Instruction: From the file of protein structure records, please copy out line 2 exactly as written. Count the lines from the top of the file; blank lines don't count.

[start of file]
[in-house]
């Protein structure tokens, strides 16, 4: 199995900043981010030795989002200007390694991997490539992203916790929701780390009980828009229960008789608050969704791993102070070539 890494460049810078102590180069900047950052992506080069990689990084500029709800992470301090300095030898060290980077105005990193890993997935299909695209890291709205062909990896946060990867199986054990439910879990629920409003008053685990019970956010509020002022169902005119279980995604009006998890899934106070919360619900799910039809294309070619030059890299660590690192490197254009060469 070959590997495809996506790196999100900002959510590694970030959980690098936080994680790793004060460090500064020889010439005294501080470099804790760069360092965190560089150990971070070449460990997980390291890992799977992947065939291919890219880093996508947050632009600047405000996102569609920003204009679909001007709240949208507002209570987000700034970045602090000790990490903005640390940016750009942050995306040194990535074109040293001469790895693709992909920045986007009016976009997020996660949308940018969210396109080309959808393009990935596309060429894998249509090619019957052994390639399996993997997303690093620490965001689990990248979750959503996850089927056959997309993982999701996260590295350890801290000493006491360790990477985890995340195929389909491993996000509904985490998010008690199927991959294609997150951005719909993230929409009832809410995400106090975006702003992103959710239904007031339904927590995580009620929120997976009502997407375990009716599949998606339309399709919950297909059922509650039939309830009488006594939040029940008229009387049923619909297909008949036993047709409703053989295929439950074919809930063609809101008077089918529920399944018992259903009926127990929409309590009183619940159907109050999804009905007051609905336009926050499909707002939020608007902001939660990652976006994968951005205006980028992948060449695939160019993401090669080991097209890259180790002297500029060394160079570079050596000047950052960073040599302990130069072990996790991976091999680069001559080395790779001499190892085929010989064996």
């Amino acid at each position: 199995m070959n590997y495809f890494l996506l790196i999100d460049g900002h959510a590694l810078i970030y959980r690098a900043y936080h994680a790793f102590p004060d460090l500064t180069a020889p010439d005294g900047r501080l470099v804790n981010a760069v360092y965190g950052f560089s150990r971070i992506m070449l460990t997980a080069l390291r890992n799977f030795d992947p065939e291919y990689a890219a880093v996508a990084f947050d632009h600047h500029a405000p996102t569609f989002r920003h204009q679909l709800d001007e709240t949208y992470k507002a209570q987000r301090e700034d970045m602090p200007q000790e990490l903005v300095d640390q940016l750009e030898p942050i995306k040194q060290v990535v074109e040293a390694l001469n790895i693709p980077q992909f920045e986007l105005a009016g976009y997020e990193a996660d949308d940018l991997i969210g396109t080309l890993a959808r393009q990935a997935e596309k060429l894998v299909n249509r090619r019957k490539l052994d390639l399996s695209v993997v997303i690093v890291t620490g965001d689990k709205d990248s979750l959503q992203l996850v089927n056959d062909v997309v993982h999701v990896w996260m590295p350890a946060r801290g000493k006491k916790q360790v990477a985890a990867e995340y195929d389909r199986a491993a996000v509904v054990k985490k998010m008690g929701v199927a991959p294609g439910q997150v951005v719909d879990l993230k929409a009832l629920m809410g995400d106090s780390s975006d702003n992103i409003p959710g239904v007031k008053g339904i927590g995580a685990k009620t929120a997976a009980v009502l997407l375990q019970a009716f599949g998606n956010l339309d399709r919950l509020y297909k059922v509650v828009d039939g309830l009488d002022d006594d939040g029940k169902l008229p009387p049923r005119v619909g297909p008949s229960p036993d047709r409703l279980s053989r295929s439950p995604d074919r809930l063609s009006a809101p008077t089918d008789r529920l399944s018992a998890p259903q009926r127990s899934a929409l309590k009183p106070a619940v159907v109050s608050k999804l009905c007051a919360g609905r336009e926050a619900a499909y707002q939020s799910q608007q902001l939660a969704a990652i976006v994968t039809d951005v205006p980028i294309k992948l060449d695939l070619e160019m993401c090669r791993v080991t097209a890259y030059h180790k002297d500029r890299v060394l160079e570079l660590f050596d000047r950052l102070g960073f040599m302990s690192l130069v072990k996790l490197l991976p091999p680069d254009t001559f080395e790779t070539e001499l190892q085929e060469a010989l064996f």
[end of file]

């Protein structure tokens, strides 16, 4: 199995900043981010030795989002200007390694991997490539992203916790929701780390009980828009229960008789608050969704791993102070070539 890494460049810078102590180069900047950052992506080069990689990084500029709800992470301090300095030898060290980077105005990193890993997935299909695209890291709205062909990896946060990867199986054990439910879990629920409003008053685990019970956010509020002022169902005119279980995604009006998890899934106070919360619900799910039809294309070619030059890299660590690192490197254009060469 070959590997495809996506790196999100900002959510590694970030959980690098936080994680790793004060460090500064020889010439005294501080470099804790760069360092965190560089150990971070070449460990997980390291890992799977992947065939291919890219880093996508947050632009600047405000996102569609920003204009679909001007709240949208507002209570987000700034970045602090000790990490903005640390940016750009942050995306040194990535074109040293001469790895693709992909920045986007009016976009997020996660949308940018969210396109080309959808393009990935596309060429894998249509090619019957052994390639399996993997997303690093620490965001689990990248979750959503996850089927056959997309993982999701996260590295350890801290000493006491360790990477985890995340195929389909491993996000509904985490998010008690199927991959294609997150951005719909993230929409009832809410995400106090975006702003992103959710239904007031339904927590995580009620929120997976009502997407375990009716599949998606339309399709919950297909059922509650039939309830009488006594939040029940008229009387049923619909297909008949036993047709409703053989295929439950074919809930063609809101008077089918529920399944018992259903009926127990929409309590009183619940159907109050999804009905007051609905336009926050499909707002939020608007902001939660990652976006994968951005205006980028992948060449695939160019993401090669080991097209890259180790002297500029060394160079570079050596000047950052960073040599302990130069072990996790991976091999680069001559080395790779001499190892085929010989064996």